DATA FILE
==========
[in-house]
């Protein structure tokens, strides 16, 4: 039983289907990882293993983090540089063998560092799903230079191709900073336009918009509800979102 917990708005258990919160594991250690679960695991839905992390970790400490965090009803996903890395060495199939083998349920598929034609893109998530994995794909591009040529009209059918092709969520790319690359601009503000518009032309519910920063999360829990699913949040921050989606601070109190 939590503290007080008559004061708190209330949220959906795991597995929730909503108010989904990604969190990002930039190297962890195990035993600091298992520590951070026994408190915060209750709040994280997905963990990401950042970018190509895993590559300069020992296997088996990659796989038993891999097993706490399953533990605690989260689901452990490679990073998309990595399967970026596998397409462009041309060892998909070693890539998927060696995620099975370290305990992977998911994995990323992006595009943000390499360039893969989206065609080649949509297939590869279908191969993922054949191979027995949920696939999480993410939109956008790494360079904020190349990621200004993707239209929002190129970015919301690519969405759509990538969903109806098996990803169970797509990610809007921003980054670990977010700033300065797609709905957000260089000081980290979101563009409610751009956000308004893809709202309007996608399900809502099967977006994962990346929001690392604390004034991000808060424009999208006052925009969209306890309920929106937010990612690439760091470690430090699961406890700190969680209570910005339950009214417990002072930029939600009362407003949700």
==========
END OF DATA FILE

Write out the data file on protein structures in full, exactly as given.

[in-house]
């Protein structure tokens, strides 16, 4: 039983289907990882293993983090540089063998560092799903230079191709900073336009918009509800979102 917990708005258990919160594991250690679960695991839905992390970790400490965090009803996903890395060495199939083998349920598929034609893109998530994995794909591009040529009209059918092709969520790319690359601009503000518009032309519910920063999360829990699913949040921050989606601070109190 939590503290007080008559004061708190209330949220959906795991597995929730909503108010989904990604969190990002930039190297962890195990035993600091298992520590951070026994408190915060209750709040994280997905963990990401950042970018190509895993590559300069020992296997088996990659796989038993891999097993706490399953533990605690989260689901452990490679990073998309990595399967970026596998397409462009041309060892998909070693890539998927060696995620099975370290305990992977998911994995990323992006595009943000390499360039893969989206065609080649949509297939590869279908191969993922054949191979027995949920696939999480993410939109956008790494360079904020190349990621200004993707239209929002190129970015919301690519969405759509990538969903109806098996990803169970797509990610809007921003980054670990977010700033300065797609709905957000260089000081980290979101563009409610751009956000308004893809709202309007996608399900809502099967977006994962990346929001690392604390004034991000808060424009999208006052925009969209306890309920929106937010990612690439760091470690430090699961406890700190969680209570910005339950009214417990002072930029939600009362407003949700």